Following a post lockdown explosion in online events, major consumer brands, leading artists and top ticketing platforms are rushing to lawyers seeking counsel on a host of rights and licensing issues emanating from live streaming of content.
The major issues up for discussion were licensing deals for digital, licensing of third-party rights and monetisation of the content on digitals platforms.
The overnight shutdown of the on-ground live events due to Covid-19 pandemic saw a sudden spurt in virtual events.
Entertainers, including musicians, singers, stand-up comics, fitness and wellness show hosts are all looking to reach audiences through online platforms.
“Rights licensing related issues in the digital ecosystem are diverse,” said Priyanka Khimani, a lawyer who advises on entertainment and music rights. “The usage of the third-party owned material, whether it’s music or clippings from another video, photographs or an even a gif, will almost always require some form of clearance or authorisation or licence before you can freely use it as part of, or in connection with, your own content or platform.”
According to Khimani, the nature of how such third-party owned material is being used, which rights are likely to be utilised while creating fresh content, and its expression and communication on a platform are all determining factors for licensing in the digital content universe.
For instance, there are different licences for social media platforms like Instagram Live and YouTube, and for other pay-walled platforms like Zoom.
“The licences are dependent on platforms and programming,” said Gunjan Arya, CEO of artiste and event management company, OML Entertainment. “We had to take different licenses for ‘NH7 Weekender – Happy At Home’ that happened on Instagram and mostly featured indie musicians and international headliners, versus for YouTube ‘One Nation’ that had a plethora of Bollywood acts along with a host of YouTube creators.”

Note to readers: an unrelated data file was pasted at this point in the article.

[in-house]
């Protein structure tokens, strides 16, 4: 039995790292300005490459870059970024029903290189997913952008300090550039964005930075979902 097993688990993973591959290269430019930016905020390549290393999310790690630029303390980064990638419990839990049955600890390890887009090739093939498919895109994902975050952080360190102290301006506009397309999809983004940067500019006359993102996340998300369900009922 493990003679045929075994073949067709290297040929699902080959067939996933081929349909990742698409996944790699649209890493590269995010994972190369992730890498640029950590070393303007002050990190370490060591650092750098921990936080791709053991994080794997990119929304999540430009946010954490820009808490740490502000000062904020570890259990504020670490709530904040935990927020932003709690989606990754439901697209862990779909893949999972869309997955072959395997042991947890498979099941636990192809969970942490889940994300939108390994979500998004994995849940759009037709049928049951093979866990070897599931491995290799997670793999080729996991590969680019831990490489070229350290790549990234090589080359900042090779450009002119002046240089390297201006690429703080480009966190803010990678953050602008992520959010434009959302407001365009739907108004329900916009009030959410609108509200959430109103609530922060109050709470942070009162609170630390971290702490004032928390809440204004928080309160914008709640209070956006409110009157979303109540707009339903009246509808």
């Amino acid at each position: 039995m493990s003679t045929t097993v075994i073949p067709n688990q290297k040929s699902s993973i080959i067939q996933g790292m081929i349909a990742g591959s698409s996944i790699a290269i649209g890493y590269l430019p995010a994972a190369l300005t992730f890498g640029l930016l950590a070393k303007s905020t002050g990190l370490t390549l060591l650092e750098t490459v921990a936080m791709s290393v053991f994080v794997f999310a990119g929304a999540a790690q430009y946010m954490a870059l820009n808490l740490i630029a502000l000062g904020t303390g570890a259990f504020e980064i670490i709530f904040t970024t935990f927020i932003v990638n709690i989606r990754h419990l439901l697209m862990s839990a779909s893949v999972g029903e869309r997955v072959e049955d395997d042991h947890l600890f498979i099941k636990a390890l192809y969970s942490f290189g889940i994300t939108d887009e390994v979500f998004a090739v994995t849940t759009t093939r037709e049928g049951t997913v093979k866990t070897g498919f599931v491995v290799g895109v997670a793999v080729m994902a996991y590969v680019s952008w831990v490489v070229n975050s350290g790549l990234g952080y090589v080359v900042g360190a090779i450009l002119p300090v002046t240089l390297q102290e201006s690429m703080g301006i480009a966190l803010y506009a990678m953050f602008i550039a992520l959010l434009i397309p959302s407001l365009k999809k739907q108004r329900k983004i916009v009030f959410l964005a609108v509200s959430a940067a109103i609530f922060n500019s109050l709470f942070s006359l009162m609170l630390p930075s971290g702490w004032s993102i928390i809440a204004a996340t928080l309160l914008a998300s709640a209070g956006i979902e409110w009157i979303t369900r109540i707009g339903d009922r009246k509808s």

Apart from NH7 Weekender and YouTube One Nation, OML has also live streamed two edition of ‘The Circuit Comedy Festival’, ‘Stay Home For India’ with Kaneez Surka and Tanmay Bhat on Bhat’s YouTube channel, and ‘Chess For Charity’ with Samay Raina.
Experts feel that with entertainment going online, it has become crucial for entertainers and organisers to learn how to navigate the rights and licensing landscape in a seamless, effective and lucrative manner.
However, it is easier said than done. “This licensing topic is still under discussion, and there is no clear direction from the Indian Performing Rights Society (IPRS) or Phonographic Performance Limited (PPL),” said one organiser.
Meanwhile, Blaise Fernandes, president of the Indian Music Industry (IMI), said the music industry and all the member record labels of IMI are supporting the online concerts and industry body is helping to smoothen up the licensing process for all artistes.